Louisiana school system upgrades to megapixel surveillance system
- By Wendi Burke
- Dec 01, 2013
In northwest Louisiana, with a total population of approximately 260,000
people, Shreveport is the parish seat for Caddo. Its school system, Caddo
Parish Public Schools, is comprised of 70 elementary, middle, high and special
The schools have made a major commitment to implementing IP video
surveillance throughout the entire district, an ongoing project being managed and
installed by Stanley Security Solutions.
School Consolidation Motivates Higher-level Surveillance
Prior to upgrading to IP megapixel surveillance, Caddo schools employed a range
of surveillance technologies from different makers that varied from campus to campus.
Steve White, director of construction and capital projects for Caddo Schools,
noted that they suffered from storage limitations with old DVR technology.
“We would view something on a Friday, and come Monday, when we decided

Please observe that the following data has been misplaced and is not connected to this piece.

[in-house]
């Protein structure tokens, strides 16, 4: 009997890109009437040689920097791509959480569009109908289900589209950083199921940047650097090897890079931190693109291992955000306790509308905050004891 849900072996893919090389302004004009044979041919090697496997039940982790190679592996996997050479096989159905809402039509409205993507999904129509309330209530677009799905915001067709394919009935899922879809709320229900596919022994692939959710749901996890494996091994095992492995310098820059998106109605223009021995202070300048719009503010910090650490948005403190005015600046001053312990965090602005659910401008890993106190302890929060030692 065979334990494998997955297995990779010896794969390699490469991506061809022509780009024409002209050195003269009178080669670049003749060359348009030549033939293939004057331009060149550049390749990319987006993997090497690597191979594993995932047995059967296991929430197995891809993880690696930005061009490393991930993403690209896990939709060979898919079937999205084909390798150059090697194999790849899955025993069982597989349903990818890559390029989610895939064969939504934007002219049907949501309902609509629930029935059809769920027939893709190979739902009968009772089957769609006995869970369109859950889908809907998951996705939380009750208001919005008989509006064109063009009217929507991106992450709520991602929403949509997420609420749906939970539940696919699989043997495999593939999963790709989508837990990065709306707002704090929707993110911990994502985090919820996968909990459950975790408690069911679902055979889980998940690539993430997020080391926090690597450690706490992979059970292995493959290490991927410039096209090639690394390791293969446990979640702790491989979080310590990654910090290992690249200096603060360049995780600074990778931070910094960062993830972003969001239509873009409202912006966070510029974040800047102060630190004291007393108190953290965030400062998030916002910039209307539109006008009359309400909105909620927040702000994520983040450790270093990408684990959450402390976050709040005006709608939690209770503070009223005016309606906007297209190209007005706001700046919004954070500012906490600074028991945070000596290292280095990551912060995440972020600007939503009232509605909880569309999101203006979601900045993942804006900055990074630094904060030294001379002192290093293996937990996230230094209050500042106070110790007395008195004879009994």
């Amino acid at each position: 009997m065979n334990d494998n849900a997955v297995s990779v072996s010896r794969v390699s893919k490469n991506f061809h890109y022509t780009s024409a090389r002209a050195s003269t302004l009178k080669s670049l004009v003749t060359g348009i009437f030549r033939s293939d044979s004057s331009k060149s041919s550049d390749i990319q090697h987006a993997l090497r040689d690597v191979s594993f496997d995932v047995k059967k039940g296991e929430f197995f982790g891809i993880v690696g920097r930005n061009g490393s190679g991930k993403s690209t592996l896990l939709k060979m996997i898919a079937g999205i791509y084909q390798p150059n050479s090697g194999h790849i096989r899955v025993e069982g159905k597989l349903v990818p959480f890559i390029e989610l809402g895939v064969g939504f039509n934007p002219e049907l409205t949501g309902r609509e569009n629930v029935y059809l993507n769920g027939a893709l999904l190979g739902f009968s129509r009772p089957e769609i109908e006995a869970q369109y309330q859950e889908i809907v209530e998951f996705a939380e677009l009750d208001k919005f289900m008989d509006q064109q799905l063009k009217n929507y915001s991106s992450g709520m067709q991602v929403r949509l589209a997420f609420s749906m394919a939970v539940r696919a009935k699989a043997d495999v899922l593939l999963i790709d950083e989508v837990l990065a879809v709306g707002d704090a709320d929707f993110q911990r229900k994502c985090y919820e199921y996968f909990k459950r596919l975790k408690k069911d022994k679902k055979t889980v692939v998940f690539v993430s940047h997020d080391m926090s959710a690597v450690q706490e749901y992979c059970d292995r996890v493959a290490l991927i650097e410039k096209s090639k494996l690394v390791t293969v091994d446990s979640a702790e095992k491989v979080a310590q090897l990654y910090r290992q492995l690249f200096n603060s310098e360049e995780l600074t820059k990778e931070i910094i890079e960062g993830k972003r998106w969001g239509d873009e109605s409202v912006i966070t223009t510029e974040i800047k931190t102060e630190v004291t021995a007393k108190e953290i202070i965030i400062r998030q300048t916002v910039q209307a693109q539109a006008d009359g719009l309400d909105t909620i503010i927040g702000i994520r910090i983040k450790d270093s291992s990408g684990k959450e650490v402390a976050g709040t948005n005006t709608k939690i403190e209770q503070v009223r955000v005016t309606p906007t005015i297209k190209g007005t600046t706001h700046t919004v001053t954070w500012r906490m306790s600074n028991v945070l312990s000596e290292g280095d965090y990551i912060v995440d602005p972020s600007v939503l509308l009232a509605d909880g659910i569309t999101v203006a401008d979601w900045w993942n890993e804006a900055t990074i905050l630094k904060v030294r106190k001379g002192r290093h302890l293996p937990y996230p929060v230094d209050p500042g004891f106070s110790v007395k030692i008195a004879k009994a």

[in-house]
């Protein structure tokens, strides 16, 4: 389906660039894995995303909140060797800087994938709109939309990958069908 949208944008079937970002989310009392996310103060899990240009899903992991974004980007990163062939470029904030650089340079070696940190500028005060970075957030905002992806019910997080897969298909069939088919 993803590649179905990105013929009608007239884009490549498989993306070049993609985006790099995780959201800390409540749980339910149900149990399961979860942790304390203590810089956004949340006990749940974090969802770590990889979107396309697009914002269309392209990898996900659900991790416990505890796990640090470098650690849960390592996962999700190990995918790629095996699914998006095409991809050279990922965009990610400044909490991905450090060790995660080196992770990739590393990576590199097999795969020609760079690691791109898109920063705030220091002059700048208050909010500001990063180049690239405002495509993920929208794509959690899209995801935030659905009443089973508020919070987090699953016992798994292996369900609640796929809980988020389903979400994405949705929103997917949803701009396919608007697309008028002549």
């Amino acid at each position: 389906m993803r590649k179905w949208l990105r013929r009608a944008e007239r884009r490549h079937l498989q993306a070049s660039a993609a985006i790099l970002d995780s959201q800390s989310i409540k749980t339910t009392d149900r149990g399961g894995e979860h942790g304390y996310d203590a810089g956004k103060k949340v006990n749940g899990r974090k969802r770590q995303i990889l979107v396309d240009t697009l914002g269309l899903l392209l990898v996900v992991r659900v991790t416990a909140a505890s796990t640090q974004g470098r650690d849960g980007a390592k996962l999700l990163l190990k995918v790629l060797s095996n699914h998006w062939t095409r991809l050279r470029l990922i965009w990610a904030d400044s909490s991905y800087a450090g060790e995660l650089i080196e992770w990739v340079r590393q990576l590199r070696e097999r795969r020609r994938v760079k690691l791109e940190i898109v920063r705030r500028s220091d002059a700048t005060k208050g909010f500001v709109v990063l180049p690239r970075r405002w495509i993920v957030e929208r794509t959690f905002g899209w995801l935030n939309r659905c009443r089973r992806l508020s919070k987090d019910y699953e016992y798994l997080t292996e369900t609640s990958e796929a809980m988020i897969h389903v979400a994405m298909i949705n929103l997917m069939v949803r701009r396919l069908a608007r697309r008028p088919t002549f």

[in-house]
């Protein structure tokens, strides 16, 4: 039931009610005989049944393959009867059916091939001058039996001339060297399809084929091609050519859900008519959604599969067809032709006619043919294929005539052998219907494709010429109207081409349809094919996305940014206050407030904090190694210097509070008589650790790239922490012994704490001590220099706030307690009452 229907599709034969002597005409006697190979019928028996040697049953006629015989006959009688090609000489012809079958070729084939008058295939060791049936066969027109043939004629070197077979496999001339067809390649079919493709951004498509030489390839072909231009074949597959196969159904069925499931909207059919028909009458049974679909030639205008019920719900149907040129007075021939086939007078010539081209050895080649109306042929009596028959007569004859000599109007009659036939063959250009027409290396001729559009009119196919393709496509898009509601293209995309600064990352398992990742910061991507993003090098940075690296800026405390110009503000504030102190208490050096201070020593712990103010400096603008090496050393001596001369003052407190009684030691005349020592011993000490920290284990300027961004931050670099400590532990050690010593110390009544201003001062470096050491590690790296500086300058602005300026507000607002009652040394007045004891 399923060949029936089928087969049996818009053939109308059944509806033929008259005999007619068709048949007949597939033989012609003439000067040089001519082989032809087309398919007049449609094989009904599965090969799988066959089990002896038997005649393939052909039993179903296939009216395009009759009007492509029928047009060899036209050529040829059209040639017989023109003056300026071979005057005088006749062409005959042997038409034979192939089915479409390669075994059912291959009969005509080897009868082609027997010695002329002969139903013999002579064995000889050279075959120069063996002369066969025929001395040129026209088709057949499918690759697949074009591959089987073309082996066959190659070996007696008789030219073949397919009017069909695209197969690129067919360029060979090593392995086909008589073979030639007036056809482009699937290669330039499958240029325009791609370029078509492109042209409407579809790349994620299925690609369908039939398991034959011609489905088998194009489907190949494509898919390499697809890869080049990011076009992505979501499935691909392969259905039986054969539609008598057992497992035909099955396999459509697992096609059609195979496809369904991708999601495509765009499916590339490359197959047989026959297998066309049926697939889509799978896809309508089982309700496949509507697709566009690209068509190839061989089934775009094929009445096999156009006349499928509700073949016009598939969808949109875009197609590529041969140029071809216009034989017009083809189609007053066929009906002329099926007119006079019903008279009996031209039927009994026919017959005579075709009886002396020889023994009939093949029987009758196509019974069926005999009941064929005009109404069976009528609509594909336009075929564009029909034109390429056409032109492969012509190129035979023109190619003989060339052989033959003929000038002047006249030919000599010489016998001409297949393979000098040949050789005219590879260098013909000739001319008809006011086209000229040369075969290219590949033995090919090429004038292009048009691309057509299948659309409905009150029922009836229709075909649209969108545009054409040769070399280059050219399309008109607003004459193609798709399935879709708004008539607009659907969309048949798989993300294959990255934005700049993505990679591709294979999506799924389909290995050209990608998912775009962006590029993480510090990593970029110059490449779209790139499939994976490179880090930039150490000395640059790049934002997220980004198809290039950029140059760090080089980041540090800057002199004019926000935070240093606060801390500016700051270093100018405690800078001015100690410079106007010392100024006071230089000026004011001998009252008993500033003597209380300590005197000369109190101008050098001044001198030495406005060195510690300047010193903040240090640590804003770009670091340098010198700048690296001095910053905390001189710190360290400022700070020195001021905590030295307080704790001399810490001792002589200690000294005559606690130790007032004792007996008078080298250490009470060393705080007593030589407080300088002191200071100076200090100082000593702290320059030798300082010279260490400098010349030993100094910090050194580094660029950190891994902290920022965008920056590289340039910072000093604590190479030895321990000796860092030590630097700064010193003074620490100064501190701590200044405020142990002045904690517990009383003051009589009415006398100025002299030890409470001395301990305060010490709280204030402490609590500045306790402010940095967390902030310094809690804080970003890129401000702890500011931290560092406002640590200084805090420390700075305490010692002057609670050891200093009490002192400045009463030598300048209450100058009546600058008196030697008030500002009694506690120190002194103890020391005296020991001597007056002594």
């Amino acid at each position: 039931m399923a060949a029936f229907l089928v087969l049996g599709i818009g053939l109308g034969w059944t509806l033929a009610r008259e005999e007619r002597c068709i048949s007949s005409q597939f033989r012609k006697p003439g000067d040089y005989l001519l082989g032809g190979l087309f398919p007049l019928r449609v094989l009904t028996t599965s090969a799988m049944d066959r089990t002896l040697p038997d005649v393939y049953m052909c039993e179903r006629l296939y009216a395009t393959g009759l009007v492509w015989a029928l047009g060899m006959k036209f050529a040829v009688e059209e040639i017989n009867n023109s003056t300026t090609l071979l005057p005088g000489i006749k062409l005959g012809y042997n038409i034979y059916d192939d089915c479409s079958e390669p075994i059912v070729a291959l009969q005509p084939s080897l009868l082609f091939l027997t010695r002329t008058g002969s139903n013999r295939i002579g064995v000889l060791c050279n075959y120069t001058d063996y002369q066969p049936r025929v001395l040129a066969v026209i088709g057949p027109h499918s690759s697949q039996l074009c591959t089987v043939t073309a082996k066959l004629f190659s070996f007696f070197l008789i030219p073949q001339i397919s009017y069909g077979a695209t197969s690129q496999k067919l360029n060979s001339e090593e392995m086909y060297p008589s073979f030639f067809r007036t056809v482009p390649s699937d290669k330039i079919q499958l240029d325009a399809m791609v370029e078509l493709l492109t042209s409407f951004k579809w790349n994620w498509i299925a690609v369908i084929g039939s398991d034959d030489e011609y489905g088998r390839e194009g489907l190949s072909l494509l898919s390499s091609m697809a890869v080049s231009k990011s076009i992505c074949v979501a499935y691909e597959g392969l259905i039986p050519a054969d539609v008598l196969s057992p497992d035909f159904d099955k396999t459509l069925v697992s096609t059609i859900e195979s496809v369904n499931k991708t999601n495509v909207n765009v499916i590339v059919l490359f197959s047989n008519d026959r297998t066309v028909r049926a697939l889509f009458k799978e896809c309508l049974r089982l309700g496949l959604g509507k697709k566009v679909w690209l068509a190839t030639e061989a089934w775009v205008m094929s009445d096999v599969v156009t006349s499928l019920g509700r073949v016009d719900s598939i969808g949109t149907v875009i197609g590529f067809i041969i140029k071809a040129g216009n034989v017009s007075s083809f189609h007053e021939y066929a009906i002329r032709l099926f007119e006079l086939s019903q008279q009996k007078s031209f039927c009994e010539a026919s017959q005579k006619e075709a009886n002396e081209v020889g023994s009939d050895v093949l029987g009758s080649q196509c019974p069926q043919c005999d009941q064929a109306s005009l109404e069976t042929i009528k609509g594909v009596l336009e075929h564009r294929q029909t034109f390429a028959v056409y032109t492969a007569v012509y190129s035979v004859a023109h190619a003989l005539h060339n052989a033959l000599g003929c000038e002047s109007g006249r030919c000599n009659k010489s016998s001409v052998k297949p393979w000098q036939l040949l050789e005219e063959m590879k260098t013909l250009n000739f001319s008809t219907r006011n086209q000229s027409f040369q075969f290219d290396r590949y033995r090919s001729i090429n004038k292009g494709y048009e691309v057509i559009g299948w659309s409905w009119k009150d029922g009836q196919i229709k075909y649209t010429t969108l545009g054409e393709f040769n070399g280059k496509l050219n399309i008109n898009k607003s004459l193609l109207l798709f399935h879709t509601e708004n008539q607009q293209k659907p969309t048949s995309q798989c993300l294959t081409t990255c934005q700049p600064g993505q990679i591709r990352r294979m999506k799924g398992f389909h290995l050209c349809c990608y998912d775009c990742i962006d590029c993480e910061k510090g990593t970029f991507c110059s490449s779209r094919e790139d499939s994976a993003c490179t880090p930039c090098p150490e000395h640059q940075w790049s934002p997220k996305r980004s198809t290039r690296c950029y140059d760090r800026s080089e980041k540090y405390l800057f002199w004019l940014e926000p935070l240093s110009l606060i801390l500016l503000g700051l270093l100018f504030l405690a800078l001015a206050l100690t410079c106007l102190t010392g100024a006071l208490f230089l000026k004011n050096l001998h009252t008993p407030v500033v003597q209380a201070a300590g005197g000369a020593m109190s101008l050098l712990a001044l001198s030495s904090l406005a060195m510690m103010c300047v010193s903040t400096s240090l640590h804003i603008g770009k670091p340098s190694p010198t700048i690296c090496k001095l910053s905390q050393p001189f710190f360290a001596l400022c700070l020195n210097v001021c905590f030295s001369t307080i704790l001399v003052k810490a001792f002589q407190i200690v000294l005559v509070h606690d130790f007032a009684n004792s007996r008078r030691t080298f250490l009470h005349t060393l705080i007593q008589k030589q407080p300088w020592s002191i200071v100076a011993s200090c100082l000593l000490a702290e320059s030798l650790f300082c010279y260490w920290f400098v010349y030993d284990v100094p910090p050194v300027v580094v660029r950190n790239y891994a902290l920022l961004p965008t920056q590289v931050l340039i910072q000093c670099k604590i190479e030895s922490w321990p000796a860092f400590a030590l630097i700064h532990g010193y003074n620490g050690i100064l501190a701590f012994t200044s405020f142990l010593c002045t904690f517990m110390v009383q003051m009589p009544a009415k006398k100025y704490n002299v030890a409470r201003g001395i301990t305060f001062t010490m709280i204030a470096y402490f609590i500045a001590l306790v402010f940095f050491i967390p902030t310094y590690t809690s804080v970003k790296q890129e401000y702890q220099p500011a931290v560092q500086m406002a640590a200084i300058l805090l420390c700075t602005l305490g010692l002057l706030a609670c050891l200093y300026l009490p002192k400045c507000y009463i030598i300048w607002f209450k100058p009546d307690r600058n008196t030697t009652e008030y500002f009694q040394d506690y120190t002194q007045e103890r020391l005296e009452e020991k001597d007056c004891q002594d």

we wanted to see it again, the event had already been over-written,” White said.
The move to unify and upgrade all surveillance technologies started in the summer
of 2011 and was given a firm push by the need to consolidate a number of the
“We had some under-used high schools, so we closed some middle schools and
combined the students, putting grades seven through twelve together to get our
building use rates up to where we needed them to be,” White said. “This new situation
presented us with some challenges, because now we had much younger students
in the same building with juniors and seniors.”
To remedy potential issues, the school district set up separate entrances for middle
and high school students with sections of each school building designated only
for middle and high school students. During the consolidation, district officials put
out a bid to bring in new video surveillance technology that would enable them to
keep a close eye on things in the five new combined middle and high schools.
Major Investment in Megapixel
Around this time, federal stimulus monies became available, and Caddo decided
that a large portion of those funds should be used to upgrade video surveillance in